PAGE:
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Humanist Archives: Dec. 4, 2021, 8:50 a.m. Humanist 35.384 - Russell on "Living with artificial intelligence"

              Humanist Discussion Group, Vol. 35, No. 384.
        Department of Digital Humanities, University of Cologne
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    [1]    From: James Rovira <>
           Subject: Re: [Humanist] 35.382: Russell on "Living with artificial intelligence" (30)

    [2]    From: maurizio lana <>
           Subject: Re: [Humanist] 35.382: Russell on "Living with artificial intelligence" (61)

        Date: 2021-12-03 14:47:33+00:00
        From: James Rovira <>
        Subject: Re: [Humanist] 35.382: Russell on "Living with artificial intelligence"

Right. Machines don't have their own objectives the way people do. We
create our own objectives, and machines are created with -our own-

People lose their freaking minds over technology - reason and common sense
- sometimes especially the people who design it and the people who try to
sell it.

Jim R

> > “Machines are intelligent to the extent that their actions can be
> > expected
> > > to achieve their objectives.”
> >
> I'm going to be a bit obtuse - but earlier this week I had to work on a
> repair during which I turned on a drill press and lowered the bit to drill
> a hole
> in a piece of wood.
> The drill press is certainly a machine, and its action is to rotate a
> bit. This rotation is expected to obtain the objective of making a hole in
> wood.
> Is my drill press intelligent? (While it isn't "aware", that isn't
> required - "presumably aware".)
> --henry

        Date: 2021-12-03 08:24:52+00:00
        From: maurizio lana <>
        Subject: Re: [Humanist] 35.382: Russell on "Living with artificial intelligence"

hi Henry,

what you say recall me of what i would call the "dishwasher
argument" in the Luciano Floridi writings, not occasionally, when he
points to the fact that the imitation [game] is not an expression of
artificial intelligence

Floridi, Luciano. 2002. Philosophy and
computing: An introduction. Routledge: Only an artificial
agent would wash a pair of socks by quickly rotating them one
way and another in a lot of hot water and soap for about an
hour, but there is nothing intrinsically wrong with the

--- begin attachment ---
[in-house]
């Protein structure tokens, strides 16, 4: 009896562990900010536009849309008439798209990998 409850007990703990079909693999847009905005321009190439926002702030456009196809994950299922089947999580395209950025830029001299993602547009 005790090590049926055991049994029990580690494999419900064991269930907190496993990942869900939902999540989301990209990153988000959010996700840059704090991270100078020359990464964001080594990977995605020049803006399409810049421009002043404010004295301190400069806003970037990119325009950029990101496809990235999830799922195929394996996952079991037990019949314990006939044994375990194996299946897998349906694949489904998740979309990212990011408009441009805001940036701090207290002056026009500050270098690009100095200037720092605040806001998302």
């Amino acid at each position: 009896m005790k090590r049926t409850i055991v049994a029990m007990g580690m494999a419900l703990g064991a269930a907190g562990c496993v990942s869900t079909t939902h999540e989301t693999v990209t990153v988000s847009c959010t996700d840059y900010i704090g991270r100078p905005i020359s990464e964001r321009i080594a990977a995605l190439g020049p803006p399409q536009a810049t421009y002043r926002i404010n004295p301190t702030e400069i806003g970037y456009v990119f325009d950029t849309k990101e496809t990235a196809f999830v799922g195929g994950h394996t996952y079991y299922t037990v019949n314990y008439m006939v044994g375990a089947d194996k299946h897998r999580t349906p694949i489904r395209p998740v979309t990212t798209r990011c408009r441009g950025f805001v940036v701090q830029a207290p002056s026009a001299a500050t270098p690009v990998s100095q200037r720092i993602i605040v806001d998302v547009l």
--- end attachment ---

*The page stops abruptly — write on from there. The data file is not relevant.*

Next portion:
procedure. However, we do not consider washing-machines and
dishwashers authentic robots.

Floridi, Luciano, Mariarosaria Taddeo, e Matteo Turilli. 2009.
«Turing’s Imitation Game: Still an Impossible Challenge for All
Machines and Some Judges––an Evaluation of the 2008 Loebner
Contest». Minds and Machines 19 (1): 145–50.
Isn’t it handy that Google knows better and tells you that your
keywords are misspelled and should be so and so? But then, our
dishwashers need no intelligence (let alone consciousness) to do a
better job than we.

Floridi, Luciano. 2010. Information: a
very short introduction. Very short introductions 225.
Oxford ; New York: Oxford University Press = Floridi, Luciano, e
Josh Cowls. 2019. «A Unified Framework of Five Principles for AI
in Society». Harvard Data Science Review 1 (1).
this [the Dartmouth definition of artificial intelligence] is
obviously a counterfactual: were a human to behave in that way,
that behaviour would be called intelligent. It does not mean
that the machine is intelligent or even thinking. The latter
scenario is a fallacy and smacks of superstition. Just because a
dishwasher cleans the dishes as well as, or even better than I
do, it does not mean that it cleans them like I do, or needs any
intelligence in achieving its task.

the artificial intelligence is the "sacred" of the digital society.
around the sacred cults are built and a caste of priests is born, 
who instruct the faithful. Floridi is demythizing this sacred
when he puts the sacred in comparison with the dishwasher and 
the dishes, or the washing machine and the socks. you with the drill 
press are doing the same, i feel.


Maurizio Lana
Dipartimento di Studi Umanistici
Università del Piemonte Orientale
piazza Roma 36 - 13100 Vercelli
tel. +39 347 7370925

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